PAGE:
Most recently projected to be completed in June, officials now say the 81-acre property will not be done and ready for its first visitors until at least September, though the park’s sports fields may not be ready until early 2015.
The park sits on the Etowah River in the Canton-Cherokee Business and Industrial Park.
Councilman Hooky Huffman, who has kept a close eye on the project, said the construction company, Georgia Development Partners, has been dealt a bad hand with weather issues and a statewide shortage of the type of sod being used.
“They lost over 70 days, due to weather alone,” he said, adding finding sod has been the most persistent problem lately. “Everything will be ready, probably, in the next two or three weeks, except for the turf.”
The contractor also had issues with its project manager, who was recently replaced, and even more hiccups with the design of a nearly $300,000 amphitheater recently installed, according to Bill Echols, Cherokee’s capital projects manager.
Huffman said the sod issues are being resolved, but could still force the city to have a soft opening, not allowing games on the sports fields until early 2015. “It just depends on how much growing can we get in August and early September,” he said.
Etowah River Park, at the end of Brown Industrial Parkway, has been in the making for several years and is being funded by $3.1 million from the countywide parks bond. The city has also pitched in $709,313, including $291,000 for the amphitheater, officials said.
Once fully operational, the park will feature the fields, which will be multi-purpose, a playground, a foot bridge over the Etowah River, the amphitheater and a walking trail system.
Though the opening date is now months away, officials say the city has already had interest from people hoping to take advantage of the vast space.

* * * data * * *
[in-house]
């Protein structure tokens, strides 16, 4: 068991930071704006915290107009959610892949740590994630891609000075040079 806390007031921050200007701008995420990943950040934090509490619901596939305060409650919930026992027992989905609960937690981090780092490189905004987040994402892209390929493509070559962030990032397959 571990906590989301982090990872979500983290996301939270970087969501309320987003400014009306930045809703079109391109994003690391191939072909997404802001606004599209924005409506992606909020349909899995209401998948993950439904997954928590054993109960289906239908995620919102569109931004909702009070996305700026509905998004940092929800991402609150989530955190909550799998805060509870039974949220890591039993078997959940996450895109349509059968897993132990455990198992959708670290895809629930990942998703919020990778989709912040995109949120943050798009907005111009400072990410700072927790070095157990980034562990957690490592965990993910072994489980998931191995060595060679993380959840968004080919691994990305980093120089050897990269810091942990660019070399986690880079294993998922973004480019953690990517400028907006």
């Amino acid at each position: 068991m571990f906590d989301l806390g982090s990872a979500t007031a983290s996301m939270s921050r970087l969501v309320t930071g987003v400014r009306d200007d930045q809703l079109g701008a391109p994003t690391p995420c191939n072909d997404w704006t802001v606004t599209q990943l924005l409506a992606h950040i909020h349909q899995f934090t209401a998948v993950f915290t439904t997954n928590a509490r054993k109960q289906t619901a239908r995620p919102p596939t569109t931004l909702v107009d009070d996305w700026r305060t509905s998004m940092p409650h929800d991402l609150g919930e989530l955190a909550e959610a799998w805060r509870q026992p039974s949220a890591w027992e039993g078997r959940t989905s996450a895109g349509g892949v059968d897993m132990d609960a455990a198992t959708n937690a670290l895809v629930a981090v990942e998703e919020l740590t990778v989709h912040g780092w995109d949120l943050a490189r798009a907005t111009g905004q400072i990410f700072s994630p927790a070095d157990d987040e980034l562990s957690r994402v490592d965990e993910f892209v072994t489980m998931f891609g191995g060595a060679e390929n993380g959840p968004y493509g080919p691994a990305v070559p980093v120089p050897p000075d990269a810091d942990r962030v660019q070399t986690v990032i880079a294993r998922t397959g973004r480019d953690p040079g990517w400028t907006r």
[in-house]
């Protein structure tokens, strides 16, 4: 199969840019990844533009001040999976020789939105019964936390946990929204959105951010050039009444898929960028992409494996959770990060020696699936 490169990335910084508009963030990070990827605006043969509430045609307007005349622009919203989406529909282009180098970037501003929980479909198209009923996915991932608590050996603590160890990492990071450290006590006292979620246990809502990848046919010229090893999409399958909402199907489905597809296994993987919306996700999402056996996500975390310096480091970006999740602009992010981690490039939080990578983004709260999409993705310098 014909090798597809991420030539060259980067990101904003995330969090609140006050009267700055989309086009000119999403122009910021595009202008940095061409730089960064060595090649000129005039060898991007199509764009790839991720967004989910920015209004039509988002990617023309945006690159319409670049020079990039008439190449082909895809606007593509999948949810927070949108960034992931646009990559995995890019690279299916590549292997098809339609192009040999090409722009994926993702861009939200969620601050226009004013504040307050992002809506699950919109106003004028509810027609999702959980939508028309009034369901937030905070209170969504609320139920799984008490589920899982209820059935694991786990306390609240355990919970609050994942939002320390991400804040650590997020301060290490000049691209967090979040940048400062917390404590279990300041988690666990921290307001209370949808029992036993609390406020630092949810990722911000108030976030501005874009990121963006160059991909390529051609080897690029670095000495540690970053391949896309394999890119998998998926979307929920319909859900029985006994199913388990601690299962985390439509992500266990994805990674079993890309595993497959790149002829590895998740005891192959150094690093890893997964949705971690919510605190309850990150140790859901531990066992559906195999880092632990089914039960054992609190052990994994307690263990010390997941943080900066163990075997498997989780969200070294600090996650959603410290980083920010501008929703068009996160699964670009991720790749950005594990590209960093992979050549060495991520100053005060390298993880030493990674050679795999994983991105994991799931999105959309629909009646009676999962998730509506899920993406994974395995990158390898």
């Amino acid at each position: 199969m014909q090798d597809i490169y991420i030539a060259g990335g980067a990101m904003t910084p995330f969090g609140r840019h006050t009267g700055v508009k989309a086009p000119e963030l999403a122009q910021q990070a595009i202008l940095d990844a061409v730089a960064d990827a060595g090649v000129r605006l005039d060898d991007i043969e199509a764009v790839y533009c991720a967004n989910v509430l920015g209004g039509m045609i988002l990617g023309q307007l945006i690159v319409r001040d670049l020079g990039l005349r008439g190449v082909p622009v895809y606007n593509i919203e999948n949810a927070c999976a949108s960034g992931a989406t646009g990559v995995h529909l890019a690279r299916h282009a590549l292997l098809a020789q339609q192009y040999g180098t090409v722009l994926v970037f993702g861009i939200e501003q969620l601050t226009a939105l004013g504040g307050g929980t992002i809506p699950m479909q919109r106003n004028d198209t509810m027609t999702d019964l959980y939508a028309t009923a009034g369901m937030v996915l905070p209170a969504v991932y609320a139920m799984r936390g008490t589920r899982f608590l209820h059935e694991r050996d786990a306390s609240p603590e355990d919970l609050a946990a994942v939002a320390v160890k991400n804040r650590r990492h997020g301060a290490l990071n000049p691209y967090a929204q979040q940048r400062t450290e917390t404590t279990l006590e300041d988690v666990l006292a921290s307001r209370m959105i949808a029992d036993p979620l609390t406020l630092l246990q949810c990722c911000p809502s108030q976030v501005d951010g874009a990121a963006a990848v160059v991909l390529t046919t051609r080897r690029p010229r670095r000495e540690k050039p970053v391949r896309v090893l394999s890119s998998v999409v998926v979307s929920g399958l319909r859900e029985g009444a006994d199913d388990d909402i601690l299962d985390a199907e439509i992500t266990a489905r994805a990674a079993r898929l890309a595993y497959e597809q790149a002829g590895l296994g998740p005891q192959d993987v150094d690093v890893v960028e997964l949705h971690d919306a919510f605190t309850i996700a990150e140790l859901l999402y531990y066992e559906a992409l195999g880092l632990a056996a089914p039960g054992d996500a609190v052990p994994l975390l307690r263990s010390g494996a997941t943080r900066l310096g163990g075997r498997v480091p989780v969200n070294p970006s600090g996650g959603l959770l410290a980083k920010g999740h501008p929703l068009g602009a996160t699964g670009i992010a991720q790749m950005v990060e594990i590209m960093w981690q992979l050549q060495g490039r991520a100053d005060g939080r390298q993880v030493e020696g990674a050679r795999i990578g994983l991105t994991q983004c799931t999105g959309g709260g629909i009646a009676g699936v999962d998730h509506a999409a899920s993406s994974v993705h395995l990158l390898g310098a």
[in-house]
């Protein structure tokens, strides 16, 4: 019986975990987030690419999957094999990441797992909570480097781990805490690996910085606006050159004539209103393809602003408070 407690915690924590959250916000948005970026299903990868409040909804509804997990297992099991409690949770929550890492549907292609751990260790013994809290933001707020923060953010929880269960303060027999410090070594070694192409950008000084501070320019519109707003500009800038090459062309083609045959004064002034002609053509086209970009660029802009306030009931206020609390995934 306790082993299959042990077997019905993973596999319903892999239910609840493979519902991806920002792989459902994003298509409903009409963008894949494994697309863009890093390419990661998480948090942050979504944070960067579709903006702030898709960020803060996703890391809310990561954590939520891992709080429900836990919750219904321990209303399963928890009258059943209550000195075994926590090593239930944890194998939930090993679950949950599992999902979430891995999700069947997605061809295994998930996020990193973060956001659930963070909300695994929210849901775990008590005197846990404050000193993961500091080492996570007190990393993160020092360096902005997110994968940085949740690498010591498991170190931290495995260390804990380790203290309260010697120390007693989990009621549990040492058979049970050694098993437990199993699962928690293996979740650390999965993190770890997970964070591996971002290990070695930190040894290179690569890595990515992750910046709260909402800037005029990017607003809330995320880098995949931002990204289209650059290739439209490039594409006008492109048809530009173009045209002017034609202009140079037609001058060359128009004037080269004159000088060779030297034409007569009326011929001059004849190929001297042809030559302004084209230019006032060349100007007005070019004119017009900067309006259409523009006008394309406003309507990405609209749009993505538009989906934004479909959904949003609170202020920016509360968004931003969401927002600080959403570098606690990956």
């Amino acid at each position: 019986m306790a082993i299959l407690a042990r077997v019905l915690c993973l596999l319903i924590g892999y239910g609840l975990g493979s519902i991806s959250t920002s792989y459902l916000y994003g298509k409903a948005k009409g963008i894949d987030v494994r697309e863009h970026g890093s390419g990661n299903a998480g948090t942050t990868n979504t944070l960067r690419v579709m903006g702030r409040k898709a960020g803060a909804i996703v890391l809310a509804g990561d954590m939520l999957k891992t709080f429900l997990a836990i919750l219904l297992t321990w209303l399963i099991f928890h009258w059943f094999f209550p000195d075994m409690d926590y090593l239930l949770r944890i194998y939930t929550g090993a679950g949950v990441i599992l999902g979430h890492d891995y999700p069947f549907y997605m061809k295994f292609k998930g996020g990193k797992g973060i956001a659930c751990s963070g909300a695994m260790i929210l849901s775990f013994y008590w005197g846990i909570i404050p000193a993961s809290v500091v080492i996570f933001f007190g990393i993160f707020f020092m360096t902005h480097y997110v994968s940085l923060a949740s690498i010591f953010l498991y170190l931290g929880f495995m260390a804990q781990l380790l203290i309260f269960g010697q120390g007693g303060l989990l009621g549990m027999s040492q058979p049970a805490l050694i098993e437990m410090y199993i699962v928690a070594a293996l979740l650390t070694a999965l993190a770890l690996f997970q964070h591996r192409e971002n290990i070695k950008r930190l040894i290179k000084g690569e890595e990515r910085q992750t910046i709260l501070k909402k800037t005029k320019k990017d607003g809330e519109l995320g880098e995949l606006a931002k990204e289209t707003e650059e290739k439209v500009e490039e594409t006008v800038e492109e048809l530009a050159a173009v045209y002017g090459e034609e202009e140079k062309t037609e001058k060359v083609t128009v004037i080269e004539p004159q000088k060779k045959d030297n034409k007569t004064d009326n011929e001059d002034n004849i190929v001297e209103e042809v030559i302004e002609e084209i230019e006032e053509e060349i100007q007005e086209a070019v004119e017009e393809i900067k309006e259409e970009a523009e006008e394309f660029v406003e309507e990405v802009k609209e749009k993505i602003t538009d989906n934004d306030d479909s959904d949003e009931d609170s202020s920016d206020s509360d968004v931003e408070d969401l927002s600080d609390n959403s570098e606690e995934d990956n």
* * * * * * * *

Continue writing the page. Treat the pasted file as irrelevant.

“I’ve gotten some request for concerts series,” said Main Street Director Meghan Griffin. “The amphitheater is a nice space. It’s got a lot of room to have different concerts. I think it will be a really awesome space.”
Huffman said he’d spoken with the Canton YMCA, which is hoping to have some soccer games at the park. The councilman is also interested in the YMCA managing sporting events at the park, though the council has elected to wait on making a decision on management.
Though there are still things to hash out, Huffman said he’s anxious to see the park finally open. Huffman has taken a special interest in the park, as former Councilman John Beresford did for most of his term in office, before deciding against re-election last year.
Mayor Gene Hobgood said he’s looking forward to an end to years of waiting, since planning originated around 2008, when the county’s parks bond was approved.
“Everything good seems to take longer than you’d like it to, but ultimately we will get there,” he said. “That’s going to be a tremendous view down that river.”
He added the park will be an economic development tool for Canton.
“People moving in here want a place for their children to go,” he said. “It’s definitely a positive for the city.”
In the future, the city also plans to tie the park’s trail system with trails at Heritage and Boling parks, which both Huffman and Hobgood said will be a big plus for residents.